The Gen XY Lifestyle

The Fitbit Inspire 3 – an uncomplicated activity tracker

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The Inspire 3 is Fitbit’s latest entry-level health, fitness and activity tracker. It’s not expensive, and tracks all the key metrics you need, such as heart rate, sleep and stress levels.

The new Fitbit Inspire 3 features a screen upgrade, and now sports an AMOLED screen. Metrics on the screen are displayed in colour. It’s website claims an up-to-10-day long battery life, depending on your usage habits.

The tracker sells for SGD `148, comes with 12-months limited warranty and can be ordered online. Colour options include Midnight Zen (dark gray), Morning Glow (orange) and Lilac Bliss (light purple). It can also be purchased at major retail stores such as Amazon, Best Denki, Challenger, Courts, Gain City, Harvey Norman, Lazada and Shopee.

There is an option to top up an additional USD 79.99 (annually) for a Fitbit Premium subscription to use with the tracker. Subscribers can access more features such as Daily Readiness Score, and personalised recommendations.

We have been using testing an Inspire 3 for about a week, and here are the 3 things we like about it so far, and 1 that we are iffy about.

It tracks all the key but basic measurements to give me a sense of what’s going on during activity.

The Inspire 3 tracks calories, counting steps, distance, heart rate, sleep, and various workouts. From the tracker, you can select from over 20 workouts such as cycling, running, swimming, walking as well as those from the gym such as threadmill. I was only able to keep about 6 different workout types in the tracker. The workout types can be swapped though, through the Fitbit app and a re-sync of the tracker.

Inspire 3

Similar to other activity trackers, the Inspire 3 tracks how active your workout is, based on your heart rate, age and fitness levels. For Fitbit, this is termed as Active Zone minutes (compared to Garmin where they just call it intensity minutes) and it measures time spent across fat-burning (typically zone 2/zone 3) and cardio zones.

Sleep tracking works, and serves as a reminder to inculcate good sleep habits to get more deep sleep and REM sleep.

I have not used the tracker long enough to establish a proper baseline for sleep tracking. However, despite the short review period, it is already useful in pointing out the duration (how long), periods of (when does it happen during sleep), and consistency of achieving deep sleep and REM sleep.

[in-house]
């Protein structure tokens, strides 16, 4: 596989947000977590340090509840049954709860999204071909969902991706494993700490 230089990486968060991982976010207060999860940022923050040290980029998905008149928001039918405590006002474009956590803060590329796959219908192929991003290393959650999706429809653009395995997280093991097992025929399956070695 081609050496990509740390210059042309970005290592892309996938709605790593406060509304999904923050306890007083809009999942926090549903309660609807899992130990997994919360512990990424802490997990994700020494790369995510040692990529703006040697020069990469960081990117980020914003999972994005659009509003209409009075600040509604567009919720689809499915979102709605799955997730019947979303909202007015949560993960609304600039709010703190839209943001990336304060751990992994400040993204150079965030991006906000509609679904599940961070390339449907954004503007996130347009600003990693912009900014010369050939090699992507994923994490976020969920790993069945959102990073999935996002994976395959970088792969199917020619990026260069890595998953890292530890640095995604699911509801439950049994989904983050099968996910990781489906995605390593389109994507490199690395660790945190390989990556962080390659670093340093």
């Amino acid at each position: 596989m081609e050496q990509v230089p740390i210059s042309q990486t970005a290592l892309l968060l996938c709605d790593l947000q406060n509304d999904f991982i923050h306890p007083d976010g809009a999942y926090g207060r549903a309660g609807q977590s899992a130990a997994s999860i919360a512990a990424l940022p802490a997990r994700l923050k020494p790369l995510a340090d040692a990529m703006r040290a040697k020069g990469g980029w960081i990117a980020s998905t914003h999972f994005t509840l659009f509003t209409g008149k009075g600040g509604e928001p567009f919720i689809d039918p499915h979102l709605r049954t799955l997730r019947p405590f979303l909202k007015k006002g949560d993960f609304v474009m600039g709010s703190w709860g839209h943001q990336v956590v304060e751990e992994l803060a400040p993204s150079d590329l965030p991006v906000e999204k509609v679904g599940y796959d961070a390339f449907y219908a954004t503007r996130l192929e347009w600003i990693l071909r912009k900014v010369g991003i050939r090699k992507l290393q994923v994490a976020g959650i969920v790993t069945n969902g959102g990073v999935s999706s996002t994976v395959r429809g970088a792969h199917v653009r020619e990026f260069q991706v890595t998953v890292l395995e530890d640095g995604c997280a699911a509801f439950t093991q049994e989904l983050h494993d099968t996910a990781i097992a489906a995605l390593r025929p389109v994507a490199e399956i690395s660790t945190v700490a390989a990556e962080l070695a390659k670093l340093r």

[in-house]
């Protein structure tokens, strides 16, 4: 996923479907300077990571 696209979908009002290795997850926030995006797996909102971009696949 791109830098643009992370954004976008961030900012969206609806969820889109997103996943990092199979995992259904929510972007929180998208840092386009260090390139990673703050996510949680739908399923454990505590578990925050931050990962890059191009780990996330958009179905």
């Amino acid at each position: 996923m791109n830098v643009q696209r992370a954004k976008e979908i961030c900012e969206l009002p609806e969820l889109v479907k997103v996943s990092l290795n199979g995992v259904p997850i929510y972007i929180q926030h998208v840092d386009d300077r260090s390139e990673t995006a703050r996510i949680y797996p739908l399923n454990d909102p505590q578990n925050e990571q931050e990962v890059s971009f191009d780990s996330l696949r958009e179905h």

The tracker also monitors resting heart rate, sleep duration and Sp02 (blood oxygen) levels. For blood oxygen levels, this is throughout the day, as opposed to only during sleep.

Inspire 3

I wasn’t able to get it to differentiate between sleep and naps though. This is not a unique challenge to Fitbit but generally across most entry, and middle-level trackers.

Notifications are a double-edged sword on the screen.

The Inspire 3 is not a smartwatch, and therefore shouldn’t be compared to those. What it does do, however, is deliver notifications through Bluetooth from the phone or tablet. It’s quite handy, allowing me to see who’s calling, or to quickly check a text message, and decide whether to pull out the phone.

Now the only issue here, is that the screen space is small. This means that reading the notifications can be challenging for those with less than perfect eyesight, or if the eyes are strained. While it’s great to be able to receive notifications, it might be easier to look at the phone instead when an alert comes in.

Navigating the tracker on the small screen is fine, given the side buttons that either return you to the home screen (clock face) or turns it on. It is probably better to complete a workout and reference the Fitbit app vs. trying to constantly keep checking the tracker screen during the workout.

There is an ‘always-on’ display setting but I imagine this would drain the battery quicker than the 10-day estimate. Again, using the side button to turn it on was quicker, and also helped to conserve battery life.

There was an issue with tracking runs using GPS.

It’s probably useful to know that the Inspire 3 does not come with an in-built GPS.

If you are running outdoors, the tracker can connect with your smartphone and that device’s GPS to record your running route. This is not a deal-breaker, in my opinion, given the pricing of the tracker. Most other similarly-priced trackers do not offer in-built GPS either.

For gym and in-place workouts, the tracker did well and captured the relevant data needed to tell whether I had a good workout, or just good effort.

Other features I am looking forward to trying in the weeks to come.

There is a Smart Wake function that allows you to set an alarm. The tracker will monitor your sleep and try to find the ‘best time’ to wake you up, up to 30 minutes prior to the alarm time that was set. This ‘best time’ will be one where you are in a light period of sleep. According to studies, waking up during such periods can help us feel more rested and refreshed.

While this notification did not come up during the review period, I am looking forward to seeing whether the tracker will send an alert for irregular heart rate (AFib), whether it’s unnaturally low or high. Sometimes, these alerts can be a signal from the body to pay attention to something and have that conversation with a doctor.

The Inspire 3 tracker I tested was provided by Fitbit.

Photo credit to Fitbit.